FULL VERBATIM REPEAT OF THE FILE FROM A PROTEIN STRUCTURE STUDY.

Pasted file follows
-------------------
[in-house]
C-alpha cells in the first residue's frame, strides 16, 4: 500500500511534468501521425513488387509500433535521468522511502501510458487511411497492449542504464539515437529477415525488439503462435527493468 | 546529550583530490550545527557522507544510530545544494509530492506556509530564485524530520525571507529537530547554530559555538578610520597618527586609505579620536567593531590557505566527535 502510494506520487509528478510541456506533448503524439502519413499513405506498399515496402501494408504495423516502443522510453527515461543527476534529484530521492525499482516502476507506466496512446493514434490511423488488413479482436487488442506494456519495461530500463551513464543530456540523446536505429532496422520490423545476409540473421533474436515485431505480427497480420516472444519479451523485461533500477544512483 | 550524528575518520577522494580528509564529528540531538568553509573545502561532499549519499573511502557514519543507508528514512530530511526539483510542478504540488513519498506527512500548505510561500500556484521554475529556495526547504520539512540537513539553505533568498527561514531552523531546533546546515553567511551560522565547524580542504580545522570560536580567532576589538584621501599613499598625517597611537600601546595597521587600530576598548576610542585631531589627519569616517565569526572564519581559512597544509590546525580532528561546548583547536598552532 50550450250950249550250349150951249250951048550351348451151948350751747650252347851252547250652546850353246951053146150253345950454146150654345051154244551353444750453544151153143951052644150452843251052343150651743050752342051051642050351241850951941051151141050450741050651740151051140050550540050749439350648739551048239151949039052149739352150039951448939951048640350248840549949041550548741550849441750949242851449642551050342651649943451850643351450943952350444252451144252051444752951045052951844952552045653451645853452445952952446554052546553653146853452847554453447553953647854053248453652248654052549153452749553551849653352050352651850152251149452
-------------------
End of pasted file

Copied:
[in-house]
C-alpha cells in the first residue's frame, strides 16, 4: 500500500511534468501521425513488387509500433535521468522511502501510458487511411497492449542504464539515437529477415525488439503462435527493468 | 546529550583530490550545527557522507544510530545544494509530492506556509530564485524530520525571507529537530547554530559555538578610520597618527586609505579620536567593531590557505566527535 502510494506520487509528478510541456506533448503524439502519413499513405506498399515496402501494408504495423516502443522510453527515461543527476534529484530521492525499482516502476507506466496512446493514434490511423488488413479482436487488442506494456519495461530500463551513464543530456540523446536505429532496422520490423545476409540473421533474436515485431505480427497480420516472444519479451523485461533500477544512483 | 550524528575518520577522494580528509564529528540531538568553509573545502561532499549519499573511502557514519543507508528514512530530511526539483510542478504540488513519498506527512500548505510561500500556484521554475529556495526547504520539512540537513539553505533568498527561514531552523531546533546546515553567511551560522565547524580542504580545522570560536580567532576589538584621501599613499598625517597611537600601546595597521587600530576598548576610542585631531589627519569616517565569526572564519581559512597544509590546525580532528561546548583547536598552532 50550450250950249550250349150951249250951048550351348451151948350751747650252347851252547250652546850353246951053146150253345950454146150654345051154244551353444750453544151153143951052644150452843251052343150651743050752342051051642050351241850951941051151141050450741050651740151051140050550540050749439350648739551048239151949039052149739352150039951448939951048640350248840549949041550548741550849441750949242851449642551050342651649943451850643351450943952350444252451144252051444752951045052951844952552045653451645853452445952952446554052546553653146853452847554453447553953647854053248453652248654052549153452749553551849653352050352651850152251149452